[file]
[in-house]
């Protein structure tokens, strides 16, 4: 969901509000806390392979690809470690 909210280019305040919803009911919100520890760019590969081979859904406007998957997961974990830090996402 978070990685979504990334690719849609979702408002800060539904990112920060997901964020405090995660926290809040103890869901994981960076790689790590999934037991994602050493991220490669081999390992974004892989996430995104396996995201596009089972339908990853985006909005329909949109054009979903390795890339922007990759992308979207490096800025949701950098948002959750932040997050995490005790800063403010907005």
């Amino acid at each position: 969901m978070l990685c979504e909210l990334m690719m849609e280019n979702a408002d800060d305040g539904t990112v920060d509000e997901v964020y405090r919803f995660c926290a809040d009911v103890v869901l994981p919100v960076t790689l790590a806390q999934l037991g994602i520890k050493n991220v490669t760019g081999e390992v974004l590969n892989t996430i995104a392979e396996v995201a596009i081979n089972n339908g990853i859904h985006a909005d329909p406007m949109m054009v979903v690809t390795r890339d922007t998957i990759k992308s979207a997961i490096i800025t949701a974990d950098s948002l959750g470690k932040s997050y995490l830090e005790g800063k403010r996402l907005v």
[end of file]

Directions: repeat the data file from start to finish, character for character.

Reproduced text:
[in-house]
């Protein structure tokens, strides 16, 4: 969901509000806390392979690809470690 909210280019305040919803009911919100520890760019590969081979859904406007998957997961974990830090996402 978070990685979504990334690719849609979702408002800060539904990112920060997901964020405090995660926290809040103890869901994981960076790689790590999934037991994602050493991220490669081999390992974004892989996430995104396996995201596009089972339908990853985006909005329909949109054009979903390795890339922007990759992308979207490096800025949701950098948002959750932040997050995490005790800063403010907005």
């Amino acid at each position: 969901m978070l990685c979504e909210l990334m690719m849609e280019n979702a408002d800060d305040g539904t990112v920060d509000e997901v964020y405090r919803f995660c926290a809040d009911v103890v869901l994981p919100v960076t790689l790590a806390q999934l037991g994602i520890k050493n991220v490669t760019g081999e390992v974004l590969n892989t996430i995104a392979e396996v995201a596009i081979n089972n339908g990853i859904h985006a909005d329909p406007m949109m054009v979903v690809t390795r890339d922007t998957i990759k992308s979207a997961i490096i800025t949701a974990d950098s948002l959750g470690k932040s997050y995490l830090e005790g800063k403010r996402l907005v």